There’s an evolution in contemporary Asian American literature from the usual immigrant story to something more nuanced and varied, something that’s more reflective of the varieties of “Asian Americaness”.
‘Test Pattern’ director Shatara Michelle Ford talks with PopMatters about putting everyday fear into film.
As cool as Marlon Brando, James Dean, Jack Kerouac or Dalton Trumbo, rebel Max "Flaco" Greenbaum grows up in Watts Riots-Vietnam-draft-era L.A. Too smart (and smart-mouthed) for school, the violence of this world is drawn in deep and lingers like the long, slow, life-saving drag of a cigarette.
Pulitzer Prize finalist Elliott Currie's scrupulous investigation of the impacts of violence on Black Americans, A Peculiar Indifference, shows the damaging effect of widespread suffering and identifies an achievable solution.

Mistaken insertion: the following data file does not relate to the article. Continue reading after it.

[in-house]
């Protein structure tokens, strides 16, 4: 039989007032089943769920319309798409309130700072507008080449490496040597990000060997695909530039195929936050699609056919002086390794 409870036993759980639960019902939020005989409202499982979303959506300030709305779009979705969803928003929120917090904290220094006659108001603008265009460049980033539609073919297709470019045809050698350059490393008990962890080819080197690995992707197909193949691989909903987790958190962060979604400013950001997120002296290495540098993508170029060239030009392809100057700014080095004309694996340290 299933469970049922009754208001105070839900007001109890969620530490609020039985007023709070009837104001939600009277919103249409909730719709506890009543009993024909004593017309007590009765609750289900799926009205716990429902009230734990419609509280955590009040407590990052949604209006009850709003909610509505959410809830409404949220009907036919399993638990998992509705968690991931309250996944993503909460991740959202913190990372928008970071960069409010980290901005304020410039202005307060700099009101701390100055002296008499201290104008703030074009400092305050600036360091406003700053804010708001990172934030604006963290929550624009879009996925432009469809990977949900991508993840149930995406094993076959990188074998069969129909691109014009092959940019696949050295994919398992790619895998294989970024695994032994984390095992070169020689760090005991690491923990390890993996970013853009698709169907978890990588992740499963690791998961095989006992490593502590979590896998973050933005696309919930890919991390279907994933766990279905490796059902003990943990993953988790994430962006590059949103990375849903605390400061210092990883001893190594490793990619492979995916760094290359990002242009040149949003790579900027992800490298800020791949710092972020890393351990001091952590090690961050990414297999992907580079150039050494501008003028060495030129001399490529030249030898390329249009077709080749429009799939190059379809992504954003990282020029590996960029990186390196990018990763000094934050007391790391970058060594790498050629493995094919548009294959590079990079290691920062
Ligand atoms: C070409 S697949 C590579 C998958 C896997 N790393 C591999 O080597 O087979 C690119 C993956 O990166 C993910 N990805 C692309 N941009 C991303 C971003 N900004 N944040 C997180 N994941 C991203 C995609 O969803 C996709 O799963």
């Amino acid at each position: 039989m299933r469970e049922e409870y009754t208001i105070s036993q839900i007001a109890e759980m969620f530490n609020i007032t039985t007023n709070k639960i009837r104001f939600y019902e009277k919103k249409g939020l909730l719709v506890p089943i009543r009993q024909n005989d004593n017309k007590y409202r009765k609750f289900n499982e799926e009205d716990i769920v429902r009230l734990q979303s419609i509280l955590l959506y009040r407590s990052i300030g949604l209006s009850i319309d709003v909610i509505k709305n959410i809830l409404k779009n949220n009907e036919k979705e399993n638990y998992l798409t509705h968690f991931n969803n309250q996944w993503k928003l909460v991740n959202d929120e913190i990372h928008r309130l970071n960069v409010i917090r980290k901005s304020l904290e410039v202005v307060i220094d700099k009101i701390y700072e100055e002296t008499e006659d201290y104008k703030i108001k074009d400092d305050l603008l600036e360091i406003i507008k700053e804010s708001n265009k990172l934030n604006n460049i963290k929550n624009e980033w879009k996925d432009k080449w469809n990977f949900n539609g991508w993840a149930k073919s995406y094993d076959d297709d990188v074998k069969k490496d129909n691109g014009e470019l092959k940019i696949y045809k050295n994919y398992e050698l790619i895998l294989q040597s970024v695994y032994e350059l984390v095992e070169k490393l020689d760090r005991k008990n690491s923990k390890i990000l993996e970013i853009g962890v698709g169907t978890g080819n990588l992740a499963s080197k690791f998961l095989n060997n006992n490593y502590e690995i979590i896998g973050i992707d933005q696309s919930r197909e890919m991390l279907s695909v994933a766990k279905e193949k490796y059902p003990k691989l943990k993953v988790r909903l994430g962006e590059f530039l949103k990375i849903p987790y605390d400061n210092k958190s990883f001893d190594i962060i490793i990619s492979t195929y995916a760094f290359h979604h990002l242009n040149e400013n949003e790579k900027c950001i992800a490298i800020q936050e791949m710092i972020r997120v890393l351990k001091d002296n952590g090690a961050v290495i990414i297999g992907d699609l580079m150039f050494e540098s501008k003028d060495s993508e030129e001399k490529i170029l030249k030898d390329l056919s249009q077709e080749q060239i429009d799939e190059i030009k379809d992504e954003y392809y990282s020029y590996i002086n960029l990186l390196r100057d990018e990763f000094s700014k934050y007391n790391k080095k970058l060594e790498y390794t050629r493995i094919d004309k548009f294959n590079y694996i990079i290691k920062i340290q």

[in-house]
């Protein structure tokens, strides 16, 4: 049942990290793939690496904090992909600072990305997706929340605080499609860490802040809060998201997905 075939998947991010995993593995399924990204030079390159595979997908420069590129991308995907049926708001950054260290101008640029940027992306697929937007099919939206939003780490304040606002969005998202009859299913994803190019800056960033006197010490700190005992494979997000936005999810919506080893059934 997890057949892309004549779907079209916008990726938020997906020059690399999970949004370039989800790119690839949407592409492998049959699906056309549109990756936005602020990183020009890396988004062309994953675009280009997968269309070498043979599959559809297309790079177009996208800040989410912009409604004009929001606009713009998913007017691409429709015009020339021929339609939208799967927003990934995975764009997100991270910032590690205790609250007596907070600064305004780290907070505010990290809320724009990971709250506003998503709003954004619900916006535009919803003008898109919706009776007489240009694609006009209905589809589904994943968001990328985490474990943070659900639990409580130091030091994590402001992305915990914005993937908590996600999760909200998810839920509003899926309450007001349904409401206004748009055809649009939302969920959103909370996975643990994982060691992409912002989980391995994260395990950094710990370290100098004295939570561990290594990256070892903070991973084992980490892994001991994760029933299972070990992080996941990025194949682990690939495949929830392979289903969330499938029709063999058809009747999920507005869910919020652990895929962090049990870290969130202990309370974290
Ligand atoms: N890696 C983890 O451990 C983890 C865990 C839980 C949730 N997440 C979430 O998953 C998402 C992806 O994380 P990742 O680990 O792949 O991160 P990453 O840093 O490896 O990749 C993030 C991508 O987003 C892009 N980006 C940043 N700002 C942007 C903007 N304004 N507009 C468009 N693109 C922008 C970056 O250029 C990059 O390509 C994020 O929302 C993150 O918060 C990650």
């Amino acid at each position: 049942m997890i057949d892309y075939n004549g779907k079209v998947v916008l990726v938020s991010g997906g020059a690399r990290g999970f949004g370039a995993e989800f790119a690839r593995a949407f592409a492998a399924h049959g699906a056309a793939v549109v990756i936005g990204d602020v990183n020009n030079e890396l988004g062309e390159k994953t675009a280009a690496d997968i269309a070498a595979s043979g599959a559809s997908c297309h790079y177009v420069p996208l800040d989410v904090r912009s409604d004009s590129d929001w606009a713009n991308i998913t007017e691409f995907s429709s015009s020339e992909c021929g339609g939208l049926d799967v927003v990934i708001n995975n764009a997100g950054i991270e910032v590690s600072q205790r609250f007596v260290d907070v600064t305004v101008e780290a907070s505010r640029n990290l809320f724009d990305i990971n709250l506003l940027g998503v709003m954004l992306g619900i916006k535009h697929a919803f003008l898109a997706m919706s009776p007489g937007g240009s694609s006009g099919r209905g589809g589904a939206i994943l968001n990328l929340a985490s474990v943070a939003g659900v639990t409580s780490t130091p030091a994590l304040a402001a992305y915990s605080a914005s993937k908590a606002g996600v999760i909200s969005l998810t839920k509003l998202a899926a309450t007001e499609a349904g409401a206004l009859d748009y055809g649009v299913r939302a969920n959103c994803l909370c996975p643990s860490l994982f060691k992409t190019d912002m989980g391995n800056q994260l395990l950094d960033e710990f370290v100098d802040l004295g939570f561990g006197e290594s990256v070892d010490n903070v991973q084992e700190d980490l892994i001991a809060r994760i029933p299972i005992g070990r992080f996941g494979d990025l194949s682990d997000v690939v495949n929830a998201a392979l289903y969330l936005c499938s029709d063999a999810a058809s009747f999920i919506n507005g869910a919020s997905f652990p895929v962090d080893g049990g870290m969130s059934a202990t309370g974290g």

Superhero media has a history of critiquing the dark side of power, hero worship, and vigilantism, but none have done so as radically as Watchmen and The Boys.
In turning the camera on himself, even in his most vulnerable moments as a sick and dying man, filmmaker and activist Marlon Riggs demonstrated the futility of divorcing the personal from the political. These films are available now on OVID TV.
The story of how structural inequalities have shaped Los Angeles can be found in Penny Dreadful: City of Angels but it needs to be in the forefront of season two.
Just as Disney's Frozen appeared to deliver a message of 21st century girl power, Hamilton hypnotizes audiences with its rhyming hymn to American exceptionalism.